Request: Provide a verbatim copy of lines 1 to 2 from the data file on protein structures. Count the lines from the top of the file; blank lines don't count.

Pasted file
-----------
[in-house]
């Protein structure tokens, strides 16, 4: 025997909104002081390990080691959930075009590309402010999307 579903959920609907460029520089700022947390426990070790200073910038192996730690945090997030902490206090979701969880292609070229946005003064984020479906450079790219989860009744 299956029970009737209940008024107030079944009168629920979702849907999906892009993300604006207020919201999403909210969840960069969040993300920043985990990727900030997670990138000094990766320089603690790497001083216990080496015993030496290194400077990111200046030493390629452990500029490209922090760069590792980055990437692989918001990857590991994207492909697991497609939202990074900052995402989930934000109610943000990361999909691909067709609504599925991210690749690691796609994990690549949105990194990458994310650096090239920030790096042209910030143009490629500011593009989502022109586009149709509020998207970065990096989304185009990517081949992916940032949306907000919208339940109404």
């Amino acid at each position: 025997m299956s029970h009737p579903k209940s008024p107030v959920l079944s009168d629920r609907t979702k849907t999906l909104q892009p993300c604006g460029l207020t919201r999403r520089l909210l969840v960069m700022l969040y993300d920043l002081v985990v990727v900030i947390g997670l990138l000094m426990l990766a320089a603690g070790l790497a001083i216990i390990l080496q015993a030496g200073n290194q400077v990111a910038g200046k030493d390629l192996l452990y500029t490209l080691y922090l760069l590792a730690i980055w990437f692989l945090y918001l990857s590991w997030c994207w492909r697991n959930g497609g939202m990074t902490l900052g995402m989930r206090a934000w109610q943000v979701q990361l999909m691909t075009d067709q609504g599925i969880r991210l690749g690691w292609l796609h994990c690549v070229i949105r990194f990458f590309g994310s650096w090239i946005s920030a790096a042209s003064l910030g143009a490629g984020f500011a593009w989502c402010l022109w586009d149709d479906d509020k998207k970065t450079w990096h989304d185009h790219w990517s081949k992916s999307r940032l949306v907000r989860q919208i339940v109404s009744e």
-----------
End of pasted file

[in-house]
């Protein structure tokens, strides 16, 4: 025997909104002081390990080691959930075009590309402010999307 579903959920609907460029520089700022947390426990070790200073910038192996730690945090997030902490206090979701969880292609070229946005003064984020479906450079790219989860009744 299956029970009737209940008024107030079944009168629920979702849907999906892009993300604006207020919201999403909210969840960069969040993300920043985990990727900030997670990138000094990766320089603690790497001083216990080496015993030496290194400077990111200046030493390629452990500029490209922090760069590792980055990437692989918001990857590991994207492909697991497609939202990074900052995402989930934000109610943000990361999909691909067709609504599925991210690749690691796609994990690549949105990194990458994310650096090239920030790096042209910030143009490629500011593009989502022109586009149709509020998207970065990096989304185009990517081949992916940032949306907000919208339940109404």